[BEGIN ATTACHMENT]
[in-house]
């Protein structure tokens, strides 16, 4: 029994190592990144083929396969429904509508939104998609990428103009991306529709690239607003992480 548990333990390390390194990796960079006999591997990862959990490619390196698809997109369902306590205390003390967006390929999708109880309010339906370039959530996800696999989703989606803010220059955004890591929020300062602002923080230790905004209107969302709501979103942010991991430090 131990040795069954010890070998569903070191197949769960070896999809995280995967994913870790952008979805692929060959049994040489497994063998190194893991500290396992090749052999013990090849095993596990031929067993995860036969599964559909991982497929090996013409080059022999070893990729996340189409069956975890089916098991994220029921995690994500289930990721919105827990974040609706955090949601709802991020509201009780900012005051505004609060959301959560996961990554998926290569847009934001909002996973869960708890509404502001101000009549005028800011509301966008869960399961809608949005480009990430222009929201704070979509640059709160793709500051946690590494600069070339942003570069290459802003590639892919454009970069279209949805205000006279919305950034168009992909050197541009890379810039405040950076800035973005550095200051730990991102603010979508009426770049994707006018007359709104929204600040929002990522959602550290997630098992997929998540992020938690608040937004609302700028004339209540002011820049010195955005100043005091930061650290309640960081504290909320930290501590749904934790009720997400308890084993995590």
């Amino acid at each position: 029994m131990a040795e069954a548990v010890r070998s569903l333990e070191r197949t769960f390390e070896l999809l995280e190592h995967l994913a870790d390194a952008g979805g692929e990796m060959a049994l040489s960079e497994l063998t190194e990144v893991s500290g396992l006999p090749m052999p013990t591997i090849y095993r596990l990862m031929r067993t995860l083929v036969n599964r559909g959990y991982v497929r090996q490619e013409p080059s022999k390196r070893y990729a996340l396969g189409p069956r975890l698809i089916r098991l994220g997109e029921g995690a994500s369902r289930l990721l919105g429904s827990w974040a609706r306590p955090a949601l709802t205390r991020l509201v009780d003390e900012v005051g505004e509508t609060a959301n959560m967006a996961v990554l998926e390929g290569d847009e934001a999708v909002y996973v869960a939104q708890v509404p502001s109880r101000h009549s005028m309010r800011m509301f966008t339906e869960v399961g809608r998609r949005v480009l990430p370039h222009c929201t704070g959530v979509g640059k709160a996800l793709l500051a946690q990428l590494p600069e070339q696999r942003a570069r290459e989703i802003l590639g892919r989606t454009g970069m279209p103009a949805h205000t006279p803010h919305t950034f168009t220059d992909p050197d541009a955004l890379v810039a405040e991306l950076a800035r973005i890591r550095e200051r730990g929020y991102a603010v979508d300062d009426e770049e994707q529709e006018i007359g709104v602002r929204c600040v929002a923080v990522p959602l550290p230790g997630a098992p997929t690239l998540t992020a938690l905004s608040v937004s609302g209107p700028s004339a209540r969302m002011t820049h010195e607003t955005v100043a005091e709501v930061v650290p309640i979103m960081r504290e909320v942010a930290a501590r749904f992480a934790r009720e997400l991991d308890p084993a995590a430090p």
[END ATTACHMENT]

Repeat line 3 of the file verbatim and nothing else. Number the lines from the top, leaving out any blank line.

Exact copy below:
């Amino acid at each position: 029994m131990a040795e069954a548990v010890r070998s569903l333990e070191r197949t769960f390390e070896l999809l995280e190592h995967l994913a870790d390194a952008g979805g692929e990796m060959a049994l040489s960079e497994l063998t190194e990144v893991s500290g396992l006999p090749m052999p013990t591997i090849y095993r596990l990862m031929r067993t995860l083929v036969n599964r559909g959990y991982v497929r090996q490619e013409p080059s022999k390196r070893y990729a996340l396969g189409p069956r975890l698809i089916r098991l994220g997109e029921g995690a994500s369902r289930l990721l919105g429904s827990w974040a609706r306590p955090a949601l709802t205390r991020l509201v009780d003390e900012v005051g505004e509508t609060a959301n959560m967006a996961v990554l998926e390929g290569d847009e934001a999708v909002y996973v869960a939104q708890v509404p502001s109880r101000h009549s005028m309010r800011m509301f966008t339906e869960v399961g809608r998609r949005v480009l990430p370039h222009c929201t704070g959530v979509g640059k709160a996800l793709l500051a946690q990428l590494p600069e070339q696999r942003a570069r290459e989703i802003l590639g892919r989606t454009g970069m279209p103009a949805h205000t006279p803010h919305t950034f168009t220059d992909p050197d541009a955004l890379v810039a405040e991306l950076a800035r973005i890591r550095e200051r730990g929020y991102a603010v979508d300062d009426e770049e994707q529709e006018i007359g709104v602002r929204c600040v929002a923080v990522p959602l550290p230790g997630a098992p997929t690239l998540t992020a938690l905004s608040v937004s609302g209107p700028s004339a209540r969302m002011t820049h010195e607003t955005v100043a005091e709501v930061v650290p309640i979103m960081r504290e909320v942010a930290a501590r749904f992480a934790r009720e997400l991991d308890p084993a995590a430090p």